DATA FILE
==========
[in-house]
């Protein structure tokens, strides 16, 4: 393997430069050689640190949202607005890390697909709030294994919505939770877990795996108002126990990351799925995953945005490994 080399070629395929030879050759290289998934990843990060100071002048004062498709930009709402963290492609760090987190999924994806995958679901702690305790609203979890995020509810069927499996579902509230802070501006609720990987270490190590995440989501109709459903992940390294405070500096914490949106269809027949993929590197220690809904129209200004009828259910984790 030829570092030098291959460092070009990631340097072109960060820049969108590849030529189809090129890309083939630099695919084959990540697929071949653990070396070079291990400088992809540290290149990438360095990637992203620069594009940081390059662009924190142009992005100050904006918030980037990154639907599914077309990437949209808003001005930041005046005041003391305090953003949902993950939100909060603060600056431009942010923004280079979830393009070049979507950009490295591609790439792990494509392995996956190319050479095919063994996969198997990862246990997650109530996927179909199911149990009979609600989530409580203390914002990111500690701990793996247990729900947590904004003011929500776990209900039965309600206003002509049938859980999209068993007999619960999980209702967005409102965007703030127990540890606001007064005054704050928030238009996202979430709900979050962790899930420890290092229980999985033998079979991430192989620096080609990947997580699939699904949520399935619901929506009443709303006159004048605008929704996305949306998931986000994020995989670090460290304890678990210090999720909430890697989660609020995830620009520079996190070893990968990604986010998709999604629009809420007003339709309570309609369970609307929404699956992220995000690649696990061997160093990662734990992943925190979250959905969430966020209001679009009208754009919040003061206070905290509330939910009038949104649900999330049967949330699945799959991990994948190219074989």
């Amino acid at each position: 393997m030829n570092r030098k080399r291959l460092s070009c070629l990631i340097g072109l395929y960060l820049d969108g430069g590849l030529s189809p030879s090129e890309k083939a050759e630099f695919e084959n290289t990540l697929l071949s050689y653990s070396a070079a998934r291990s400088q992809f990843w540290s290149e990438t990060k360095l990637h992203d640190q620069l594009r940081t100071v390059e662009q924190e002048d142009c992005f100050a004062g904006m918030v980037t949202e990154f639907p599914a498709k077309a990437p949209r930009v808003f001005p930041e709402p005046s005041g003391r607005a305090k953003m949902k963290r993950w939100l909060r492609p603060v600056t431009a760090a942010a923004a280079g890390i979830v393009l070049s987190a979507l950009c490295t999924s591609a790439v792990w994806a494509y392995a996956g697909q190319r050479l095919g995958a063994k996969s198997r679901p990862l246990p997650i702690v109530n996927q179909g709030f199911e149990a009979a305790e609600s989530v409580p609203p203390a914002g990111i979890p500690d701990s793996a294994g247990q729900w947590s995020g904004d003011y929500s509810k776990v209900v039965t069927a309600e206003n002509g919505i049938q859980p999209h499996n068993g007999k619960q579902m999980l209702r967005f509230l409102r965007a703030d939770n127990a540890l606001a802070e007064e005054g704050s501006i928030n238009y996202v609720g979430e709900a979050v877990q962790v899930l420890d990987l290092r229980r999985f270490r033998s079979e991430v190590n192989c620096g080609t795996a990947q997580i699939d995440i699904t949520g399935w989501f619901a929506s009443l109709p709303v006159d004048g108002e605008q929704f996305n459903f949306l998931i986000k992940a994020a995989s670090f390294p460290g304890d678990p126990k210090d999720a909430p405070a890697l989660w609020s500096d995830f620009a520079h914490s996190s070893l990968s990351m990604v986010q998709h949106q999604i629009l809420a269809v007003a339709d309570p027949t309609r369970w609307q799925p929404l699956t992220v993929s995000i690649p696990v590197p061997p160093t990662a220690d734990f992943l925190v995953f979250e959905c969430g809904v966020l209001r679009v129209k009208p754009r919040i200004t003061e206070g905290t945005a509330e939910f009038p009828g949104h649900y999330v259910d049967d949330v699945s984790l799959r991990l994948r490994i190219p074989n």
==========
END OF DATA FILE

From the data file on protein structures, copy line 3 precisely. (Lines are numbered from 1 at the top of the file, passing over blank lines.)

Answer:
């Amino acid at each position: 393997m030829n570092r030098k080399r291959l460092s070009c070629l990631i340097g072109l395929y960060l820049d969108g430069g590849l030529s189809p030879s090129e890309k083939a050759e630099f695919e084959n290289t990540l697929l071949s050689y653990s070396a070079a998934r291990s400088q992809f990843w540290s290149e990438t990060k360095l990637h992203d640190q620069l594009r940081t100071v390059e662009q924190e002048d142009c992005f100050a004062g904006m918030v980037t949202e990154f639907p599914a498709k077309a990437p949209r930009v808003f001005p930041e709402p005046s005041g003391r607005a305090k953003m949902k963290r993950w939100l909060r492609p603060v600056t431009a760090a942010a923004a280079g890390i979830v393009l070049s987190a979507l950009c490295t999924s591609a790439v792990w994806a494509y392995a996956g697909q190319r050479l095919g995958a063994k996969s198997r679901p990862l246990p997650i702690v109530n996927q179909g709030f199911e149990a009979a305790e609600s989530v409580p609203p203390a914002g990111i979890p500690d701990s793996a294994g247990q729900w947590s995020g904004d003011y929500s509810k776990v209900v039965t069927a309600e206003n002509g919505i049938q859980p999209h499996n068993g007999k619960q579902m999980l209702r967005f509230l409102r965007a703030d939770n127990a540890l606001a802070e007064e005054g704050s501006i928030n238009y996202v609720g979430e709900a979050v877990q962790v899930l420890d990987l290092r229980r999985f270490r033998s079979e991430v190590n192989c620096g080609t795996a990947q997580i699939d995440i699904t949520g399935w989501f619901a929506s009443l109709p709303v006159d004048g108002e605008q929704f996305n459903f949306l998931i986000k992940a994020a995989s670090f390294p460290g304890d678990p126990k210090d999720a909430p405070a890697l989660w609020s500096d995830f620009a520079h914490s996190s070893l990968s990351m990604v986010q998709h949106q999604i629009l809420a269809v007003a339709d309570p027949t309609r369970w609307q799925p929404l699956t992220v993929s995000i690649p696990v590197p061997p160093t990662a220690d734990f992943l925190v995953f979250e959905c969430g809904v966020l209001r679009v129209k009208p754009r919040i200004t003061e206070g905290t945005a509330e939910f009038p009828g949104h649900y999330v259910d049967d949330v699945s984790l799959r991990l994948r490994i190219p074989n």